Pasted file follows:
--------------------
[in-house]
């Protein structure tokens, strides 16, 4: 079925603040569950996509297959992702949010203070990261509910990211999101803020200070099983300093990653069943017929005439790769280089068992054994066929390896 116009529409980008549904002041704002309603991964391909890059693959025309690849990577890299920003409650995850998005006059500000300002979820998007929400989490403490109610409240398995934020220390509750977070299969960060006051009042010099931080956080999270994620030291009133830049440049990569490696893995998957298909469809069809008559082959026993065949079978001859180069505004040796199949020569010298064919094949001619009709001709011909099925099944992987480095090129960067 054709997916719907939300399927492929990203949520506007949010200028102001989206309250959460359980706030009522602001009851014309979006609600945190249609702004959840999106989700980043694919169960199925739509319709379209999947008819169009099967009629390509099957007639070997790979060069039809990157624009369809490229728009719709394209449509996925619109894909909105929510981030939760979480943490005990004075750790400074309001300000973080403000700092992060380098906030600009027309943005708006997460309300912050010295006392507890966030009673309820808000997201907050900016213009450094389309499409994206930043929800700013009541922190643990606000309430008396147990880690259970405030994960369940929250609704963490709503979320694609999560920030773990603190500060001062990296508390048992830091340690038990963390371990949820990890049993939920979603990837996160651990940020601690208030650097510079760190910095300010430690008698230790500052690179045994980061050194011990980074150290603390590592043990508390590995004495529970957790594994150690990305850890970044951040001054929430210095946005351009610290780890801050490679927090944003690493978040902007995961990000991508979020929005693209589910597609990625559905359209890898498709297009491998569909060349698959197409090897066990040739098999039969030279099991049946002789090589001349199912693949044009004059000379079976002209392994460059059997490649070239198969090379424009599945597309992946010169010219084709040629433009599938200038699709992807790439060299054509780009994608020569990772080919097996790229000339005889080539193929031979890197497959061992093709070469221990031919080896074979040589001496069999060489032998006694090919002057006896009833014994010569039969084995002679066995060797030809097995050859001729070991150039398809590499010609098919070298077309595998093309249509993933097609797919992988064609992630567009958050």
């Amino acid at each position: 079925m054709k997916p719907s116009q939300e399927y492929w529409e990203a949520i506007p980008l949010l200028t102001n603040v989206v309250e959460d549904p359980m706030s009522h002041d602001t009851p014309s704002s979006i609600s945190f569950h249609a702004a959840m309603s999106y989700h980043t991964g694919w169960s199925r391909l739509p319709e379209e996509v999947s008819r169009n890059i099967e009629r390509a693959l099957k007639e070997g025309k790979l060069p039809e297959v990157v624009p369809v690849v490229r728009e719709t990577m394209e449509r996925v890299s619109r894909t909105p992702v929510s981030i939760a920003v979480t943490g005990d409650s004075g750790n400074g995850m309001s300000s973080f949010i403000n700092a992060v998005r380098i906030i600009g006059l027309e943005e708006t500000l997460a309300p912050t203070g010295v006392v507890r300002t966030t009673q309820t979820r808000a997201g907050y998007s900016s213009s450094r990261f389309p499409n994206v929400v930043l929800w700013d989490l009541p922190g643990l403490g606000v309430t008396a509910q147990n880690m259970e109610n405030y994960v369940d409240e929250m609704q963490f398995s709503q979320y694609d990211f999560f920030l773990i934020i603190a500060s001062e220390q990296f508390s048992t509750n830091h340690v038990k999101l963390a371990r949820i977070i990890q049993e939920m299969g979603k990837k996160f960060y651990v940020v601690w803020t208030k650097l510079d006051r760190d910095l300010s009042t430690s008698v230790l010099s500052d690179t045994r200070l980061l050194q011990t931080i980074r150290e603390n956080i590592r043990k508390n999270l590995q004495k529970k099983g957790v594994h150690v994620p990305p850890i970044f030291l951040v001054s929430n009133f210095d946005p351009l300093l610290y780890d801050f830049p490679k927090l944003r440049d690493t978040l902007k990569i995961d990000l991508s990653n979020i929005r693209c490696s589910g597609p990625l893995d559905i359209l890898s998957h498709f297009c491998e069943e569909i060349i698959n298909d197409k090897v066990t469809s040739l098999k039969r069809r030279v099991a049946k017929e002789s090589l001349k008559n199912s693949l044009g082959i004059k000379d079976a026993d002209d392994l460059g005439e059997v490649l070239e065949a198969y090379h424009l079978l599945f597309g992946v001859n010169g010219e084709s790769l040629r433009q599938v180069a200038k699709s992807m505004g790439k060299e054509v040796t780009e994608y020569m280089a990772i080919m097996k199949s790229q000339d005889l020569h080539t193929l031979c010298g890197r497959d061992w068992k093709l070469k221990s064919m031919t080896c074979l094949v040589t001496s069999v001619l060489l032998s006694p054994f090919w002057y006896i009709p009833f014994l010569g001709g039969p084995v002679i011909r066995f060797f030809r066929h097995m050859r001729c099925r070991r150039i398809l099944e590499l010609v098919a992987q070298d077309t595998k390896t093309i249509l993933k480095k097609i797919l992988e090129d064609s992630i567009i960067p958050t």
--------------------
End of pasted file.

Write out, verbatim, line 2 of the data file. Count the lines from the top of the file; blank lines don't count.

């Protein structure tokens, strides 16, 4: 079925603040569950996509297959992702949010203070990261509910990211999101803020200070099983300093990653069943017929005439790769280089068992054994066929390896 116009529409980008549904002041704002309603991964391909890059693959025309690849990577890299920003409650995850998005006059500000300002979820998007929400989490403490109610409240398995934020220390509750977070299969960060006051009042010099931080956080999270994620030291009133830049440049990569490696893995998957298909469809069809008559082959026993065949079978001859180069505004040796199949020569010298064919094949001619009709001709011909099925099944992987480095090129960067 054709997916719907939300399927492929990203949520506007949010200028102001989206309250959460359980706030009522602001009851014309979006609600945190249609702004959840999106989700980043694919169960199925739509319709379209999947008819169009099967009629390509099957007639070997790979060069039809990157624009369809490229728009719709394209449509996925619109894909909105929510981030939760979480943490005990004075750790400074309001300000973080403000700092992060380098906030600009027309943005708006997460309300912050010295006392507890966030009673309820808000997201907050900016213009450094389309499409994206930043929800700013009541922190643990606000309430008396147990880690259970405030994960369940929250609704963490709503979320694609999560920030773990603190500060001062990296508390048992830091340690038990963390371990949820990890049993939920979603990837996160651990940020601690208030650097510079760190910095300010430690008698230790500052690179045994980061050194011990980074150290603390590592043990508390590995004495529970957790594994150690990305850890970044951040001054929430210095946005351009610290780890801050490679927090944003690493978040902007995961990000991508979020929005693209589910597609990625559905359209890898498709297009491998569909060349698959197409090897066990040739098999039969030279099991049946002789090589001349199912693949044009004059000379079976002209392994460059059997490649070239198969090379424009599945597309992946010169010219084709040629433009599938200038699709992807790439060299054509780009994608020569990772080919097996790229000339005889080539193929031979890197497959061992093709070469221990031919080896074979040589001496069999060489032998006694090919002057006896009833014994010569039969084995002679066995060797030809097995050859001729070991150039398809590499010609098919070298077309595998093309249509993933097609797919992988064609992630567009958050």